,
To view links or images in signatures your post count must be 10 or greater. You currently have 0 posts.
,
To view links or images in signatures your post count must be 10 or greater. You currently have 0 posts.
,
To view links or images in signatures your post count must be 10 or greater. You currently have 0 posts.


Colin
Access 2010 32-bit, Access 2016 32-bit & 64-bit, SQL Server Express 2014, Windows 10,
To view links or images in signatures your post count must be 10 or greater. You currently have 0 posts.
,
To view links or images in signatures your post count must be 10 or greater. You currently have 0 posts.

Last edited by isladogs; 12-18-2018 at 01:26 PM.
isladogs is offline   Reply With Quote
The Following 2 Users Say Thank You to isladogs For This Useful Post:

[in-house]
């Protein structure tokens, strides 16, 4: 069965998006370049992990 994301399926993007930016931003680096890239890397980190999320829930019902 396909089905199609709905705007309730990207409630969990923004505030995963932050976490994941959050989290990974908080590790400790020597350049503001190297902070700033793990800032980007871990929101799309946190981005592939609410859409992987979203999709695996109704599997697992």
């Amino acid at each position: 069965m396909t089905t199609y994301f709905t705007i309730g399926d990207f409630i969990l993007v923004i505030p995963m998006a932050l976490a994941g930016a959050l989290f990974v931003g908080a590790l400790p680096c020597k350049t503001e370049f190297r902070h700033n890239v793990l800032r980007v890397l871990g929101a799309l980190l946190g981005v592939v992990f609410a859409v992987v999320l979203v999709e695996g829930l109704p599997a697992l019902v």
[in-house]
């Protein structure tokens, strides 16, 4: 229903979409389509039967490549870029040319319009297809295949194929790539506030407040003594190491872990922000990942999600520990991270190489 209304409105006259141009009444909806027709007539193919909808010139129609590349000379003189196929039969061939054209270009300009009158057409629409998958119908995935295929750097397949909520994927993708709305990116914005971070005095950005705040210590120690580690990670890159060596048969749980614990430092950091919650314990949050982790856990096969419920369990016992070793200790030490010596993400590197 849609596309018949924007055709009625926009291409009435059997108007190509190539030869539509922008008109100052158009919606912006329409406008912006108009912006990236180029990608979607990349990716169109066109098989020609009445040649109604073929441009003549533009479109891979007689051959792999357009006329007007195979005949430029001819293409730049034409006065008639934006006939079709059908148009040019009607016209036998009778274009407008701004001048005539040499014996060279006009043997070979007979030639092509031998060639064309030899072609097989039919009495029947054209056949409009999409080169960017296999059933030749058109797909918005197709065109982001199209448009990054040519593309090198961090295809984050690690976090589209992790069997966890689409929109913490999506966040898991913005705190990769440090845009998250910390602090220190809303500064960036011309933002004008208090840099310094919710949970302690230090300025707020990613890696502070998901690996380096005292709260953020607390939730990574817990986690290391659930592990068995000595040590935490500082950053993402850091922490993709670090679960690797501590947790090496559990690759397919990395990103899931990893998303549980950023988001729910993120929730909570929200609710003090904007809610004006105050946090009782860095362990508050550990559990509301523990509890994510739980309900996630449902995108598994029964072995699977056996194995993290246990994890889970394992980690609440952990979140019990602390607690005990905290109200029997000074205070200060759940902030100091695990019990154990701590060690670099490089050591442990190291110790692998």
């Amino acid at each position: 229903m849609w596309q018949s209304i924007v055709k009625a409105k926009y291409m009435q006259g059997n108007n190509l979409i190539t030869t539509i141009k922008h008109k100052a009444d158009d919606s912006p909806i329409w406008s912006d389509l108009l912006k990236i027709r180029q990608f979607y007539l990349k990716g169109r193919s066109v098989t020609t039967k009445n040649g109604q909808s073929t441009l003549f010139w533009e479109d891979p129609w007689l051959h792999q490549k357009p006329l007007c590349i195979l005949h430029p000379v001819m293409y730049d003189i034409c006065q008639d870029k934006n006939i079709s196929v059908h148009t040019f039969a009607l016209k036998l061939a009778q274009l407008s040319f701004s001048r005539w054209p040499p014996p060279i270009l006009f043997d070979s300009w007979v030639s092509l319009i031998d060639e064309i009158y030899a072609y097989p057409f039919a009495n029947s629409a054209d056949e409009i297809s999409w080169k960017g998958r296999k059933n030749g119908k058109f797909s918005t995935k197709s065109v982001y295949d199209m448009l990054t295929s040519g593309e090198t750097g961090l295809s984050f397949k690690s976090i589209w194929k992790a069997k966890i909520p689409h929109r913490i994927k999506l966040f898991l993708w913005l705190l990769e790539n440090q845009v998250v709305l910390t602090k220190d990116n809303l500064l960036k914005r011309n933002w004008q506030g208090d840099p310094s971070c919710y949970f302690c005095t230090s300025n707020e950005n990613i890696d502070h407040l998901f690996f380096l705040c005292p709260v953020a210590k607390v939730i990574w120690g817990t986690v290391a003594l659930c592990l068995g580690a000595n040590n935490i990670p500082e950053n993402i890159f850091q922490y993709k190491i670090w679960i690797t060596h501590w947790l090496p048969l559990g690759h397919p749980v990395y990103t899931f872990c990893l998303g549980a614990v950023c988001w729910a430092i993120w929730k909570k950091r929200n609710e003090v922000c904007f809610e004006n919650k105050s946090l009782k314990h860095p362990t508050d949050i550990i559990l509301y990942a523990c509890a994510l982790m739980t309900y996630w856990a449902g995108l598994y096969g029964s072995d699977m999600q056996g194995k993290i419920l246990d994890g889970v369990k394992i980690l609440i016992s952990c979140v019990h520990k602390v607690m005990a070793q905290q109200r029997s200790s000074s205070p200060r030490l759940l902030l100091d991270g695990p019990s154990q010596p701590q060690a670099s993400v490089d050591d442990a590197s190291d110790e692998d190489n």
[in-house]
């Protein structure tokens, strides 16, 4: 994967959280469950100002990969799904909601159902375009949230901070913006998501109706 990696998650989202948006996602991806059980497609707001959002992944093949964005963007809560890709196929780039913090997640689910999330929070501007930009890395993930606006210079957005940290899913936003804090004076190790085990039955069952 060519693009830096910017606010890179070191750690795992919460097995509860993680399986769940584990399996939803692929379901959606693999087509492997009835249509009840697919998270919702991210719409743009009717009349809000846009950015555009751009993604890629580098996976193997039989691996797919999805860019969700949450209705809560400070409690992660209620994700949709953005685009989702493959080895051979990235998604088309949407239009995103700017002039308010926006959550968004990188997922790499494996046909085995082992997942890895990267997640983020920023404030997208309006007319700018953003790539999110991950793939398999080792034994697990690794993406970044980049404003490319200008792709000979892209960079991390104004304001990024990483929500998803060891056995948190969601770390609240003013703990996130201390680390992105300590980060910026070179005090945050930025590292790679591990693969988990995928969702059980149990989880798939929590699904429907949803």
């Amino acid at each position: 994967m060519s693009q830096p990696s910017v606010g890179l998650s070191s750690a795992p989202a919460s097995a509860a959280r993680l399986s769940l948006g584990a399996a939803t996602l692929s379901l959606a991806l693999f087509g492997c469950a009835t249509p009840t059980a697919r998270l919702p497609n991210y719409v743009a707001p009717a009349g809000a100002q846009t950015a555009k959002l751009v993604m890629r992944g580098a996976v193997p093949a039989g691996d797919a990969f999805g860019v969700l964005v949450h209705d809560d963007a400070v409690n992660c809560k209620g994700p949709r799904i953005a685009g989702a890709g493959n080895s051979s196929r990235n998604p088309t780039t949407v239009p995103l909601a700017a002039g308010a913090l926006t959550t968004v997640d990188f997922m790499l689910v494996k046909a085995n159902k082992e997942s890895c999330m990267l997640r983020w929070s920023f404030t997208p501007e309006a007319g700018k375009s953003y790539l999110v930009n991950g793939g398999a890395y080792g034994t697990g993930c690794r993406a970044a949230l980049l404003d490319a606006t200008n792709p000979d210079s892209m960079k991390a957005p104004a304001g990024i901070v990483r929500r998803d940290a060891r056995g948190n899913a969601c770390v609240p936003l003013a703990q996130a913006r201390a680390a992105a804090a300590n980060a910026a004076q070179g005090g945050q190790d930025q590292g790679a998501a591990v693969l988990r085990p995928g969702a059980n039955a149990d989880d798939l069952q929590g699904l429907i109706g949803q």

gleesonc (01-30-2019), sigma788 (01-04-2019)
Reply

Tags
access version check , office 365 check , windows version check

Thread Tools
Display Modes Rate This Thread
Rate This Thread:

Forum Jump

Similar Threads
Thread Thread Starter Forum Replies Last Post
Access/Windows/Office365 Version Checker isladogs Modules & VBA 6 12-18-2018 03:21 AM
Office365 Migration Nigejk General 9 05-30-2018 11:39 AM
From A2010/A2013 to Office365 how to? spikepl General 23 09-10-2015 07:32 AM
MS Access Listboxes - Some values are not shown in Windows Vista or Windows 7 Michael_Williams Forms 0 02-25-2012 08:07 PM
Access 2010 Fe Sharepoint/office365 Be, This Recordset Is Not Updatable? Garindan General 1 08-31-2011 02:54 AM




All times are GMT -8. The time now is 12:05 PM.


Microsoft Access Help
General
Tables
Queries
Forms
Reports
Macros
Modules & VBA
Theory & Practice
Access FAQs
Code Repository
Sample Databases
Video Tutorials

Featured Forum post


Sponsored Links


Powered by vBulletin®
Copyright ©2000 - 2019, Jelsoft Enterprises Ltd.
(c) copyright 2017 Access World